Ken Hu, a rotating chairman of Huawei, speaks during the opening ceremony of the firm’s Global Cyber Security and Privacy Protection Transparency Center in Dongguan, China, Wednesday. Courtesy of Huawei
By Yi Whan-woo
Huawei has opened a cybersecurity center aimed at proving the quality of its products to customers, business partners and regulators worldwide.
Being the world’s largest of its kind, the Global Cyber Security and Privacy Protection Transparency Center in Dongguan, China, also focuses on ensuring the protection of the private information of individuals, firms, governments and other customers.
“The center is designed to demonstrate solutions and share experience, facilitate communication and joint innovation and support security testing and verification,” the firm said Thursday, explaining that the center is a part of broader efforts to engage with stakeholders on cybersecurity.
The launch follows a trend of greater reliance on digital technologies amid lockdowns and social distancing measures, and a growing need to beef up cybersecurity.
Huawei has been a leader in 5G, the up-to-date global standard in wireless technology. It has over 1,500 networks connecting more than 3 billion people across 170 countries and regions.
“Cybersecurity is more important than ever,” Ken Hu, a rotating chairman of Huawei, said during the opening ceremony at the Dongguan Center, Wednesday. “We need to give both the general public and regulators a reason to trust in the security of the products and services they use on a daily basis.”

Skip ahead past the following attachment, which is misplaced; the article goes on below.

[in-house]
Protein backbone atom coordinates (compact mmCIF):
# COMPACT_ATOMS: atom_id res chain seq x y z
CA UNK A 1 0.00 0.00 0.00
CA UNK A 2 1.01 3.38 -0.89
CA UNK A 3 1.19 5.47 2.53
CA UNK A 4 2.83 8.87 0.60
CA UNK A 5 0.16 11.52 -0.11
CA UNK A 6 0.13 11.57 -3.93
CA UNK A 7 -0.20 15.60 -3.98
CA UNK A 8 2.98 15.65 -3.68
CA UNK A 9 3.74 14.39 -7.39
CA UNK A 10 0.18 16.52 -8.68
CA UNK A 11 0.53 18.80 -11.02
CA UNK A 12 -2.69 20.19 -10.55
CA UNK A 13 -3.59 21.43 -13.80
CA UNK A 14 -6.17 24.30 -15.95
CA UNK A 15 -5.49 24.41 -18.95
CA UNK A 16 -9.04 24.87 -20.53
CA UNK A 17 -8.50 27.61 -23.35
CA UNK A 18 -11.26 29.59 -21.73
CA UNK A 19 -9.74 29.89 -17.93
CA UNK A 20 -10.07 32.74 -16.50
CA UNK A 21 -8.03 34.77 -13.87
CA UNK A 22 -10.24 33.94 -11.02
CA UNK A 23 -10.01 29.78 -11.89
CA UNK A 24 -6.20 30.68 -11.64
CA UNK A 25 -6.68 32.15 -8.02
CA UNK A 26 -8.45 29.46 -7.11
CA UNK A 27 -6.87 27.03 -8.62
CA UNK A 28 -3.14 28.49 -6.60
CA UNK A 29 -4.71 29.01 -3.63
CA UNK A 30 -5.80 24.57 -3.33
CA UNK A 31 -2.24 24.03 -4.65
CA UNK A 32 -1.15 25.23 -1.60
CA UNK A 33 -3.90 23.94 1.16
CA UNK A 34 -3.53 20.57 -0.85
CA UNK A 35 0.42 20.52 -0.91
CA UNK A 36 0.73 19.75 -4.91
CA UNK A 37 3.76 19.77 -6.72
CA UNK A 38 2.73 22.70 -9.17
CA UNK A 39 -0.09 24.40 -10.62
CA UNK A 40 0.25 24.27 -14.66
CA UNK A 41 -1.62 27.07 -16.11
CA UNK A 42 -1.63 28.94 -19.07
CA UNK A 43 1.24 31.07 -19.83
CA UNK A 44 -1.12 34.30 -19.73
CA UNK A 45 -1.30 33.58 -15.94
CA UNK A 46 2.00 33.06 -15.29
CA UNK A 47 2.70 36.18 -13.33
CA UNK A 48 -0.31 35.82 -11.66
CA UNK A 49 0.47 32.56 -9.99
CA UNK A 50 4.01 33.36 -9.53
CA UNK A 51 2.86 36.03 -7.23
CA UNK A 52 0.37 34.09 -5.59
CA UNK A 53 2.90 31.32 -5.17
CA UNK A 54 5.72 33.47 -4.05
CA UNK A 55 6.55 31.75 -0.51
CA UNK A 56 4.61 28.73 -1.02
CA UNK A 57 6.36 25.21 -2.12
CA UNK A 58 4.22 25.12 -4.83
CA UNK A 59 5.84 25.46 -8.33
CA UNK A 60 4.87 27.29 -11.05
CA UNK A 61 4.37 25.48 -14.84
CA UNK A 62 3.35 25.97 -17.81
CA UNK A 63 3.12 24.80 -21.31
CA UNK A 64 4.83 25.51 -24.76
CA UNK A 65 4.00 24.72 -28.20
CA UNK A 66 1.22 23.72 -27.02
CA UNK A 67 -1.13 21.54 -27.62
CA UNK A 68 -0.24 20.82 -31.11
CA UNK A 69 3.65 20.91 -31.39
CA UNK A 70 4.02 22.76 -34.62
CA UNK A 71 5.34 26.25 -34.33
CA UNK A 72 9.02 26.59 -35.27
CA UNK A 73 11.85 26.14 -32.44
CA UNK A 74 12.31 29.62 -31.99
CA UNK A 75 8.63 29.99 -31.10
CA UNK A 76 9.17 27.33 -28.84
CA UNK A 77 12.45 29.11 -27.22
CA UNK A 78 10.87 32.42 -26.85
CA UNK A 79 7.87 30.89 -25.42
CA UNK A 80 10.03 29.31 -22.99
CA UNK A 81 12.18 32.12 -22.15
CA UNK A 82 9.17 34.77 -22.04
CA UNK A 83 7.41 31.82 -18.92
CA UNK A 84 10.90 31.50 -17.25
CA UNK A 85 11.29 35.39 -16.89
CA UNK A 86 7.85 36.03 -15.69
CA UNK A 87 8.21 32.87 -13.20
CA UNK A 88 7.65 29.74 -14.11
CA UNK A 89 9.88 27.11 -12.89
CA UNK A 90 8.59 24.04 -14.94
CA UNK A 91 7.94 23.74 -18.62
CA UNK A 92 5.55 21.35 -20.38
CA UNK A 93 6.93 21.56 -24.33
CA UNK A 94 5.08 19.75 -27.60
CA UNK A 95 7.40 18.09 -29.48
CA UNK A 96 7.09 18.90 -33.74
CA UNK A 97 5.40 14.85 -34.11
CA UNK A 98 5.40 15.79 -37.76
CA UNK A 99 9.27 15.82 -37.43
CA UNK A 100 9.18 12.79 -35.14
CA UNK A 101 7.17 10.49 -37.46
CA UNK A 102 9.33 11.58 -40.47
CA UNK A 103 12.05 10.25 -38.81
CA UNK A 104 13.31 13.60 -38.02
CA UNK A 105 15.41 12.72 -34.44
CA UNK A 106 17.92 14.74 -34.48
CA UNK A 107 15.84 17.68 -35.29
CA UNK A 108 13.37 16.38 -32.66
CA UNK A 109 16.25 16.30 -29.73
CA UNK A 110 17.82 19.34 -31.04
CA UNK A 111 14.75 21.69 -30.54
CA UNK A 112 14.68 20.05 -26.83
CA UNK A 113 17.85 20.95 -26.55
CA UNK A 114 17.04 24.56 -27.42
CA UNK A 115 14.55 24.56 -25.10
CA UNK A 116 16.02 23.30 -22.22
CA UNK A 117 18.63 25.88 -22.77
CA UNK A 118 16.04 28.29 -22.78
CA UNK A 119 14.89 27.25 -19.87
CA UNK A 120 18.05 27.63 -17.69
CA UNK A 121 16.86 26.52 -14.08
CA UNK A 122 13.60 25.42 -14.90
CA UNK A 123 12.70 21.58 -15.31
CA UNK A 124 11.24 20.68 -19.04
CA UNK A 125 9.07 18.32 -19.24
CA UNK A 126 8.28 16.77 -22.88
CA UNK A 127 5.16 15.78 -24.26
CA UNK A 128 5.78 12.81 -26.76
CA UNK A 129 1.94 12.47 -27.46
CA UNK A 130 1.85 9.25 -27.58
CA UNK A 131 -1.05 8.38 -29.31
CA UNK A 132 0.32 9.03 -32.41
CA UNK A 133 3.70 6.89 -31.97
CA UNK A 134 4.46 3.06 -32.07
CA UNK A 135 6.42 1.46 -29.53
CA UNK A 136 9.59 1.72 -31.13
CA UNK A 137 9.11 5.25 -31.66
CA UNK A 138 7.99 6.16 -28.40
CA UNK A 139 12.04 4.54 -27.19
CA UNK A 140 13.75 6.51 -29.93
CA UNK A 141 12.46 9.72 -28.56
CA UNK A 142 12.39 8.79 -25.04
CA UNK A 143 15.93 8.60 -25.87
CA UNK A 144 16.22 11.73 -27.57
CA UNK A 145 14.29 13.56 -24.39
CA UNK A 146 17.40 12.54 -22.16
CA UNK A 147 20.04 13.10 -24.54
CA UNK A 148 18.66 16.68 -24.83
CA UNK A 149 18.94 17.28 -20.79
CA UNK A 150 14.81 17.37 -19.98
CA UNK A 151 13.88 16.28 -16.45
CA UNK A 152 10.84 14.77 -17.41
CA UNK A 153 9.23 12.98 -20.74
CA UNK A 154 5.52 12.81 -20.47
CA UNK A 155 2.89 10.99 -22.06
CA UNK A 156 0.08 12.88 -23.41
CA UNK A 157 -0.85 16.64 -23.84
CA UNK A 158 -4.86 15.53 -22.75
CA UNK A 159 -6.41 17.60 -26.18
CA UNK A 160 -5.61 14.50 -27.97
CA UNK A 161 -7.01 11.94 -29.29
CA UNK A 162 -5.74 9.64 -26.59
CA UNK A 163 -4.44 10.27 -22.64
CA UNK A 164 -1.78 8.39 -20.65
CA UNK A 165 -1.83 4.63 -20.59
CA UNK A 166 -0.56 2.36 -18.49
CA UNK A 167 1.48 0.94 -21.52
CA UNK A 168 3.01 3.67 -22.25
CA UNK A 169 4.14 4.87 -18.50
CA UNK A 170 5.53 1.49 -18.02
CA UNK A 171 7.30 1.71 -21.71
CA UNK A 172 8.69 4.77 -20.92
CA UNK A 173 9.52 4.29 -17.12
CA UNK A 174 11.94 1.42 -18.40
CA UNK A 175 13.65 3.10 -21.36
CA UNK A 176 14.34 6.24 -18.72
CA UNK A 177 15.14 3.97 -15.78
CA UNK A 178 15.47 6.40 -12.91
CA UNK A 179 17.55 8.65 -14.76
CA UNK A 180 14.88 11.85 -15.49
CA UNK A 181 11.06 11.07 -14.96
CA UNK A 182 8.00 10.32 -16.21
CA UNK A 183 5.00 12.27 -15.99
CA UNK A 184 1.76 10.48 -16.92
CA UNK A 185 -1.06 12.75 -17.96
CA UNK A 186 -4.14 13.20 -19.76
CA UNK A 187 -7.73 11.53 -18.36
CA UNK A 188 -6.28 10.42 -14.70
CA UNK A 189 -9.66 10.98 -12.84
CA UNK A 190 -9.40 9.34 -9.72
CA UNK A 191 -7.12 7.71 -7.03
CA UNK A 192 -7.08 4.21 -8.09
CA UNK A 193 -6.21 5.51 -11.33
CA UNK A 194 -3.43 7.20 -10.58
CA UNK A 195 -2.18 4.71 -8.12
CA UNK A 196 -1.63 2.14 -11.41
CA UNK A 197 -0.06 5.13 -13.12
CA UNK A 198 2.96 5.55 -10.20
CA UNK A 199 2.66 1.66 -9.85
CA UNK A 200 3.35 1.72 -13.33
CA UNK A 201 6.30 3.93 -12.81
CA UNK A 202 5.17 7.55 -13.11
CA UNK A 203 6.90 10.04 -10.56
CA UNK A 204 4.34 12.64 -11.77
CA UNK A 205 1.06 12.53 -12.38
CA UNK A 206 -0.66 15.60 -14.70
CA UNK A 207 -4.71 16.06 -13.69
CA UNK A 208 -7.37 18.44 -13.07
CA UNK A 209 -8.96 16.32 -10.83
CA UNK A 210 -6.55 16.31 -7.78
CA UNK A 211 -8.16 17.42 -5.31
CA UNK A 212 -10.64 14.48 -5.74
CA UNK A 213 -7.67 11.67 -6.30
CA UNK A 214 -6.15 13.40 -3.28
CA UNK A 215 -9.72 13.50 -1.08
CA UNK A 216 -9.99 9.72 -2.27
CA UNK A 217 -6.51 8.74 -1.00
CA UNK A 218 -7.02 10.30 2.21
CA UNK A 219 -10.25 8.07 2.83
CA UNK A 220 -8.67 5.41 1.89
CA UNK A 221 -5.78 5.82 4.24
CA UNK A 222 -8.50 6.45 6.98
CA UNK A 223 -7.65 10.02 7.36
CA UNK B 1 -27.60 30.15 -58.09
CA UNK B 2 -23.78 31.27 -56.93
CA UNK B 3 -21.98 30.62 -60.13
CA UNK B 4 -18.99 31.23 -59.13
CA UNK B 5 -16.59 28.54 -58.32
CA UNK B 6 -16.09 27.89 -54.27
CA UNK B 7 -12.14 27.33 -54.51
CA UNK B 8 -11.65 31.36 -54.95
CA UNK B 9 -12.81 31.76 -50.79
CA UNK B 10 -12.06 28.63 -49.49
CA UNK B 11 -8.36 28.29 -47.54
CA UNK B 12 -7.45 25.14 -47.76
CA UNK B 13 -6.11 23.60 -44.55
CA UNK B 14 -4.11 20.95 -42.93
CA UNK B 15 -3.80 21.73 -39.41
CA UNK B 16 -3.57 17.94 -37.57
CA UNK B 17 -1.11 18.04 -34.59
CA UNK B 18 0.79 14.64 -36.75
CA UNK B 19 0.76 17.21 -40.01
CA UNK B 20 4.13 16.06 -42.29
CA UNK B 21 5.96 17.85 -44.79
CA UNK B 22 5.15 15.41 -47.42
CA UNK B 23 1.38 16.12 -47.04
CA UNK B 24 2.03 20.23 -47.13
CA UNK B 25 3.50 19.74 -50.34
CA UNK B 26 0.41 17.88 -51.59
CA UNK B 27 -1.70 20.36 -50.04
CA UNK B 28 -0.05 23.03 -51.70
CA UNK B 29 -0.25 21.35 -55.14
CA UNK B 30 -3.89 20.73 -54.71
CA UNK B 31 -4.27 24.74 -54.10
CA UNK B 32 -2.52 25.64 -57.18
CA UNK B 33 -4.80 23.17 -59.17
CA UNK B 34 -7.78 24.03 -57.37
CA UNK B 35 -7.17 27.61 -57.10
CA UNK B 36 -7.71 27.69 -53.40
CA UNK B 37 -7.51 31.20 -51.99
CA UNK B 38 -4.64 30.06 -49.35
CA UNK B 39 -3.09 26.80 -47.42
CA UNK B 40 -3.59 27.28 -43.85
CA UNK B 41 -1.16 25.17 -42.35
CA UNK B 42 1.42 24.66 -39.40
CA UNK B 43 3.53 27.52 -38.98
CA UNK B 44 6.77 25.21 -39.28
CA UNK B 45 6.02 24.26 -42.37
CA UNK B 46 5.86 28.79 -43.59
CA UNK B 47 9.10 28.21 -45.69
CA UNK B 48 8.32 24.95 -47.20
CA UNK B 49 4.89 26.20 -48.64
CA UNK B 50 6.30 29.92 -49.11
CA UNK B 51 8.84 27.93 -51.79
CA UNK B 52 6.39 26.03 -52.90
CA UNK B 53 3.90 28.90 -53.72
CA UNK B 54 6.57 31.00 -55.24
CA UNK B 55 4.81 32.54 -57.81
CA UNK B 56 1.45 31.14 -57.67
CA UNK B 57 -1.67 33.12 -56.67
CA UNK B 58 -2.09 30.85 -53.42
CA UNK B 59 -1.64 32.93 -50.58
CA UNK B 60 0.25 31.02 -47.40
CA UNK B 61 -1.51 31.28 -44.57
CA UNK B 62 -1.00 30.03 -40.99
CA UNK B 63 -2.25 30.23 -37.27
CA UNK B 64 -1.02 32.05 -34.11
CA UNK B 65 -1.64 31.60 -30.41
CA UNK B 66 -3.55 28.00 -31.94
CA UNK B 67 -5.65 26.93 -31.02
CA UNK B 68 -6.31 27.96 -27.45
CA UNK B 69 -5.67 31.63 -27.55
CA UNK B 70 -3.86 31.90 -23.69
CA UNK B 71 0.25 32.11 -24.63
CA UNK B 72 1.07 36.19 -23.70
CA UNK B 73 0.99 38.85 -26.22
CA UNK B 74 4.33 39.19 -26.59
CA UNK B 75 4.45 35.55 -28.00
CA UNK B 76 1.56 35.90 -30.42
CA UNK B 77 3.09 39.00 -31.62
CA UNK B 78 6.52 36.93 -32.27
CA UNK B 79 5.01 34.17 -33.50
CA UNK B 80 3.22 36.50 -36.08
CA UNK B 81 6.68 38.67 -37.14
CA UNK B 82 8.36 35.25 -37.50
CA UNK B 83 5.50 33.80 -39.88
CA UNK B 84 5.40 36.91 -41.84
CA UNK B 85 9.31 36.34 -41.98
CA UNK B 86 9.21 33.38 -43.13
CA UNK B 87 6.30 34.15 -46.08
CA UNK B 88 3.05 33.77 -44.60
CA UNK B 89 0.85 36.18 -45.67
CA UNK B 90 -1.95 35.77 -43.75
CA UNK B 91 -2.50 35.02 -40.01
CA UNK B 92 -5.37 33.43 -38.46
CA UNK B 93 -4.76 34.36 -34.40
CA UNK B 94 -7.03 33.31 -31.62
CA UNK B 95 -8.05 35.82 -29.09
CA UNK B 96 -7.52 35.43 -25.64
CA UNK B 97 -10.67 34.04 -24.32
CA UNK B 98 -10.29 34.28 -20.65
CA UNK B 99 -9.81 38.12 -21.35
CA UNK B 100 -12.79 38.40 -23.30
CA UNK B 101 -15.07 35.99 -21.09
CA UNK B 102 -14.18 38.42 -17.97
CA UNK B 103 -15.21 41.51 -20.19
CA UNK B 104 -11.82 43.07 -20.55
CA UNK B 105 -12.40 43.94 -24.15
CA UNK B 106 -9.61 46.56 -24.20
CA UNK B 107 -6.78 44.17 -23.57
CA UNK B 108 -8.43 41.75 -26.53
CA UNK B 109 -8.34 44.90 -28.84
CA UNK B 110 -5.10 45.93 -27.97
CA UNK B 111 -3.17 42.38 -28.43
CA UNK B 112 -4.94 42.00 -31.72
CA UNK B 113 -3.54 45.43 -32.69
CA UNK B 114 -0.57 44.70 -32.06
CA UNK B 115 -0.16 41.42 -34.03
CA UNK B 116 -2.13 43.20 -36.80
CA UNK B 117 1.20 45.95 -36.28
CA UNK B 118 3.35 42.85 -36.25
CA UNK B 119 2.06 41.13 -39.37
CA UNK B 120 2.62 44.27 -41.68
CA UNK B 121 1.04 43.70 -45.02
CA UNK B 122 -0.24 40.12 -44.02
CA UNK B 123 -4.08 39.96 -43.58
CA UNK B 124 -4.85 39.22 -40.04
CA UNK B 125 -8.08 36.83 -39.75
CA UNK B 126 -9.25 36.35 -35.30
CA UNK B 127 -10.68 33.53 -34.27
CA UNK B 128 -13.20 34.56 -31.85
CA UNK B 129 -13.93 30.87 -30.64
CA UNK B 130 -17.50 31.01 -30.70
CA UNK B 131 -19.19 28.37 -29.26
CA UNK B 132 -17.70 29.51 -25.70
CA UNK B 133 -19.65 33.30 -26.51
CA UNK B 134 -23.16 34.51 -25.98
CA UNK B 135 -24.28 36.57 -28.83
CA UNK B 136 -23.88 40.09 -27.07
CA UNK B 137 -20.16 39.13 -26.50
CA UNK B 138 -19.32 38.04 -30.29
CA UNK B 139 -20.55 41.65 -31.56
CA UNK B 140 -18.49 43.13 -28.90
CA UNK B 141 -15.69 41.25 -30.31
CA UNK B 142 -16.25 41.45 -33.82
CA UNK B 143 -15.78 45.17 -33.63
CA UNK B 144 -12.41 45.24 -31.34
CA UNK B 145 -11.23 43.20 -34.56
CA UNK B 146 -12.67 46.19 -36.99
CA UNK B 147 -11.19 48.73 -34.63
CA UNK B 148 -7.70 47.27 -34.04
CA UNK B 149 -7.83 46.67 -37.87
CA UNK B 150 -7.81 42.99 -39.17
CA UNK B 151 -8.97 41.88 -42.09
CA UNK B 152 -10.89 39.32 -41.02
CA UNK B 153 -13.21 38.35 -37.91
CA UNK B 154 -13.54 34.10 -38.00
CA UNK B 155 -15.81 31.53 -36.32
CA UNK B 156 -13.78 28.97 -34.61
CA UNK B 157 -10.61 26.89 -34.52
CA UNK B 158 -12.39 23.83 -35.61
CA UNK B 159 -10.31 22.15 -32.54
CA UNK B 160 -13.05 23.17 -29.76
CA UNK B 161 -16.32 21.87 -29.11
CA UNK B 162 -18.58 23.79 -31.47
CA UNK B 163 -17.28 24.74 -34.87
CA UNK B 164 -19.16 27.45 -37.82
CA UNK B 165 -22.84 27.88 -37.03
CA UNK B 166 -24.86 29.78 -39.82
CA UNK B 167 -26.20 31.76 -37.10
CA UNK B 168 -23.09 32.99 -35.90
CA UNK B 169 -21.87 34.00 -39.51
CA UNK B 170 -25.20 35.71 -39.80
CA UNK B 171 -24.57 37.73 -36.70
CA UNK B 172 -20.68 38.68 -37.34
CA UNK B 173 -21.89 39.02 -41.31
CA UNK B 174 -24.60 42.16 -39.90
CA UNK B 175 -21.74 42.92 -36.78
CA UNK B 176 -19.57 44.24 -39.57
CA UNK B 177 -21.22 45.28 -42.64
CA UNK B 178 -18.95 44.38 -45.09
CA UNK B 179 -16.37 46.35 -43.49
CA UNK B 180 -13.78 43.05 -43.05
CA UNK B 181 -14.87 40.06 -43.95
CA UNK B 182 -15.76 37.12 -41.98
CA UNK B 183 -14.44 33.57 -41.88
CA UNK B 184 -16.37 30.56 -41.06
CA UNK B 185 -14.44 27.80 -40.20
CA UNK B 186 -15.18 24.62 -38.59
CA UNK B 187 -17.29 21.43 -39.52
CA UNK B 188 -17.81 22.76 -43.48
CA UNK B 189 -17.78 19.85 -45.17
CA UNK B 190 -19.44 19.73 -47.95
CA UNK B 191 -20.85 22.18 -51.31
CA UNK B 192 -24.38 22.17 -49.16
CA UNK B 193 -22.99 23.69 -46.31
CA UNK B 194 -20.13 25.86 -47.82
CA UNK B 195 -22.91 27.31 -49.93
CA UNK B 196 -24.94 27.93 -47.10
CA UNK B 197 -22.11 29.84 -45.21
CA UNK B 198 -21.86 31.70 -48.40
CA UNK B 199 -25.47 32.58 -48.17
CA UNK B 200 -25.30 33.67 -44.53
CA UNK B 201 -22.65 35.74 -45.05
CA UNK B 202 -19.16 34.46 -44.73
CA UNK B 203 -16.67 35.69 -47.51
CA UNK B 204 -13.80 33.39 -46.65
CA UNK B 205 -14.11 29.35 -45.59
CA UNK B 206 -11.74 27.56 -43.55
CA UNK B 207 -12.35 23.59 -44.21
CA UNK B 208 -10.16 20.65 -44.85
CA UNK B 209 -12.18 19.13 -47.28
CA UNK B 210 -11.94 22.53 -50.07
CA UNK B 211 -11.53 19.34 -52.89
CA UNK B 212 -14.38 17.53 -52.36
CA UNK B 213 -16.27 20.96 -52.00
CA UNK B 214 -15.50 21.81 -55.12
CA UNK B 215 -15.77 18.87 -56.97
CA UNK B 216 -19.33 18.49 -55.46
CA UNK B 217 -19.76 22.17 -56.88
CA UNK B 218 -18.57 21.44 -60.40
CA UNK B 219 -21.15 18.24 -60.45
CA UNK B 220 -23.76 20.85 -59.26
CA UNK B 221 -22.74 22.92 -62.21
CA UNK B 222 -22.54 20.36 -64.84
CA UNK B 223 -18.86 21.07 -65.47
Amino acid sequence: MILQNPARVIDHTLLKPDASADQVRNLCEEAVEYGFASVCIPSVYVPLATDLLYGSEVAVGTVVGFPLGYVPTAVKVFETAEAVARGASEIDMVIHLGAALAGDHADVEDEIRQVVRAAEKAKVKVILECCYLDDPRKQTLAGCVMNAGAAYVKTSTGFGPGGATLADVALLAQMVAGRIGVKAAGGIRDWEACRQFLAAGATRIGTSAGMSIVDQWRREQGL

He urged the industry to work together, share best practices and build collective capabilities in governance, standards, technology and verification, saying that such efforts can help with finding “the right balance between security and development in an increasingly digital world.”
“We need to set shared goals, align responsibilities and work together to build a trustworthy digital environment that meets the challenges of today and tomorrow,” Hu added.
The ceremony was attended by executives from GSMA, SUSE and the British Standards Institution ― all multinational companies in the mobile and software sectors ― as well as telecom regulators from Indonesia and the United Arab Emirates, among others.
GSMA Director General Mats Granryd said that the successful implementation of 5G will depend heavily on secure and trustworthy mobile networks.
He explained how his firm, through the GSMA 5G Cybersecurity Knowledge Base initiative, is helping stakeholders understand and mitigate network risks.
He mentioned the Network Equipment Security Assurance Scheme (NESAS), jointly defined by GSMA and the 3rd Generation Partnership Project (3GPP), a France-headquartered international umbrella group of institutions for developing mobile telecommunications protocols.
The scheme is designed to facilitate improvements in network equipment security.
During the ceremony, Huawei introduced “Product Security Baseline,” a white paper outlining the firm’s security rules for products, in accordance with the General Data Protection Regulation (GDPR), a set of EU criteria on data protection and privacy in the EU, including the European Economic Area.
Huawei described the whitepaper as the “culmination of over a decade of experience in product security management,” noting it incorporates a broad range of external regulations, technical standards and regulatory requirements.
Sean Yang, director of Huawei’s Global Cyber Security and Privacy Protection Office, urged stakeholders to join in discussing and working on cybersecurity baselines.
“This is the first time we’ve shared our security baseline framework with the entire industry, not just core suppliers,” he said. “Together, we can continuously improve product security across the industry.”